To Be or Not To Be, Pakistan’s Ex-Prime Minister Fights to Stay in Power

Written by: Rahman

Edited by: Noor

Visual by: Nicholas

On April 9th 2022, Imran Khan’s term as Prime Minister of Pakistan was brought to an abrupt end. The opposition had strategically planned and motioned for a vote of no confidence a week prior, citing the economic crisis in the country amongst other political shortcomings. The Prime Minister moved to dissolve parliament in a desperate attempt to cling onto power, yet the supreme court later ruled that this decision was unconstitutional, ousting him from his seat and handing power to the head of the opposition, Shebaz Sharif, the brother of Khan’s long running political rival, Nawaz Sharif. Despite his ousting, Imran Khan isn’t going down without a fight. This was made clear, before attempting to dissolve parliament when he said “I will fight to the end. I have never accepted defeat in my life.” In a last-ditch effort to take back power, Khan has called upon all his followers to participate in a march in Islamabad, the capital. 

Imran Khan’s short term as Pakistan’s PM has left the economy in shambles with rising inflation and unemployment impacting the very poorest of the country. With only 2 months  of cash reserves remaining, importing foreign goods is becoming increasingly difficult. The once wheat exporting nation is now forced to import wheat at record high prices due to the war in Ukraine. The vast majority of Pakistan’s lifesaving medicines are also imported and this is creating a healthcare crisis.

Imran Khan, like all Pakistani leaders before him, rose  to power on the backs of the military, the ever-present kingmaker of Pakistani politics, repeatedly accused of rigging elections and meddling in political affairs. Despite this familiar path into power his campaign was different. Being independent of the two political dynasties, the Bhuttos and the Sharifs, Khan claimed he would introduce a different kind of governance system in Pakistan. His main objective was ending corruption, a crime which he, on numerous occasions, accused leaders from the Sharif and Bhutto families of doing. Khan also promised a “New Pakistan”, a country no longer reliant on the foreign powers which it’s allied with for most of its history. Khan said he wouldn’t allow the country to sink deeper into debt but soon backtracked by asking for further IMF loans when stuck in trying economic situations.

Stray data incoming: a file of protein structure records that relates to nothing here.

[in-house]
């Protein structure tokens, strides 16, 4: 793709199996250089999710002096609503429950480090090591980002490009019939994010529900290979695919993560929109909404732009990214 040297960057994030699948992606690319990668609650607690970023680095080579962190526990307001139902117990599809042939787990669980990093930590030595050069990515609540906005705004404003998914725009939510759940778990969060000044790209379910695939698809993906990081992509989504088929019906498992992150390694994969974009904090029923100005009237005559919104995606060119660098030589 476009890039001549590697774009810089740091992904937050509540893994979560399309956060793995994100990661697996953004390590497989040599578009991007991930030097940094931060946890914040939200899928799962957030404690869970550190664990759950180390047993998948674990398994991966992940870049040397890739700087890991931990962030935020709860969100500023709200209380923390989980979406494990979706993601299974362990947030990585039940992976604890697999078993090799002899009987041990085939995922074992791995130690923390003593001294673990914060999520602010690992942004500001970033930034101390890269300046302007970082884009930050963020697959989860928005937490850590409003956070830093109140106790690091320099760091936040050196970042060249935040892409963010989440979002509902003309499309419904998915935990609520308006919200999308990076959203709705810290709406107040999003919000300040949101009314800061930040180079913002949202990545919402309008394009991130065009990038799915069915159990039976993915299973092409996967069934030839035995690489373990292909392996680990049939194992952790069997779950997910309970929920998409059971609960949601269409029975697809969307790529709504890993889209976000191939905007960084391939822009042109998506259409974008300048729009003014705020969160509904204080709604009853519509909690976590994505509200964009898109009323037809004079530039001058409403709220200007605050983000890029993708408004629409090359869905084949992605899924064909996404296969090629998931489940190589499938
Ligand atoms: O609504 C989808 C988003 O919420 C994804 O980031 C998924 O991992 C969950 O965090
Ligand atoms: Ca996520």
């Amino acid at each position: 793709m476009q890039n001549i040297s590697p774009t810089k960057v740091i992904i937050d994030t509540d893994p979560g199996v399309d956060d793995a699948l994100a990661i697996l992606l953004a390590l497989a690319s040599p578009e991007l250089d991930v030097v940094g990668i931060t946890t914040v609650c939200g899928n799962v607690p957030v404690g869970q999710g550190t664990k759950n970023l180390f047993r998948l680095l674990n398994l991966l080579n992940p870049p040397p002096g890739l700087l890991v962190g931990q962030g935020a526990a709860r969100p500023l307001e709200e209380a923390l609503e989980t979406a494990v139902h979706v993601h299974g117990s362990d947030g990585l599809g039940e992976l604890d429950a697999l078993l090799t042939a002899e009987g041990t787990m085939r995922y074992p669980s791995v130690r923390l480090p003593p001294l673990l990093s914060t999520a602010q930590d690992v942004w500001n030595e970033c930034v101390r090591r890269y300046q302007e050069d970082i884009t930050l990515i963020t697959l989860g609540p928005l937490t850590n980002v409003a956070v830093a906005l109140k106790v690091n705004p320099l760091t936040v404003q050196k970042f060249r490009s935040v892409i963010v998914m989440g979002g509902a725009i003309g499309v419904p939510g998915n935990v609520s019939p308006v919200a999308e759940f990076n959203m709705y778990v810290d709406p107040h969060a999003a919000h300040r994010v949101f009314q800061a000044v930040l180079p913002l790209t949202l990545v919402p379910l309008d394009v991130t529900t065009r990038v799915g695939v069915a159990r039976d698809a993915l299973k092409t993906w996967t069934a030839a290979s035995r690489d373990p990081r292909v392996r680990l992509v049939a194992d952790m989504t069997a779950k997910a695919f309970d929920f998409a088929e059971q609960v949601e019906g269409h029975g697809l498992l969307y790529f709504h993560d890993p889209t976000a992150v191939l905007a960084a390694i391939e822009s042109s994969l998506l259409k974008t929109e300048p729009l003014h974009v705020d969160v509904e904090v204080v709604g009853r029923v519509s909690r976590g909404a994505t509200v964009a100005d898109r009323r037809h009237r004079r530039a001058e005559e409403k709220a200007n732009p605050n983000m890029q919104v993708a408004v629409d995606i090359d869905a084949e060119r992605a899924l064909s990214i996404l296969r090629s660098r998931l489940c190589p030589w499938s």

It is clear to see that Khan failed in his quest to become the new kid on the block in Pakistani politics and fell into the same potholes as his predecessors. In an attempt to become less  reliant on western allies who had been little help economically and militarily, he pivoted his attention towards Russia and China. Khan  vehemently claims that his removal was a foreign conspiracy meant to oust a strong nationalistic leader so that outside forces could maintain their grip on the country. As we have seen with various other world leaders, Khan and his party wield a massive internet presence that updates voters on the party’s beliefs on a recurring basis. The followers of Imran Khan’s party, PTI, were quick to take his word and have gathered in protests, some of which have turned into riots. Soon Khan would find himself directly calling for a unified march on the capital city. 

No one on the outside can know for certain whether foreign intervention really did take place. On one hand it would not be the US’s first time intervening in the governance of a developing country, let alone it’s first time intervening in Pakistan. On the other hand it’s entirely possible that the military and opposition parties did partner to oust him themselves. Either way Imran Khan has left the country in a worse state than the one he found it in, with both an economic crisis and bountiful tensions in foreign affairs. The instability and  uncertainty caused by his refusal to give up power as well as his protests and riots across the country have ensured that foreign investors will remain wary of the country and its politically unstable climate. 

In conclusion, Imran Khan has not only failed the people of Pakistan but the governmental  system too. He has lost the trust of both his foreign and local allies. The latest events in Pakistan are another sign that global democracy is at risk. In democracies around the world the line between the elected leader and populist dictator is increasingly becoming blurred. For Pakistan the penny drops in the coming election where its ability to hold a free election and peaceful transition of power will be tested. Whatever happens going forward, Pakistan, its politicians and its governmental systems must make sure that all subsequent actions and events are in the best interest of the country as a whole rather than the best interest of  individuals and their pursuit of power.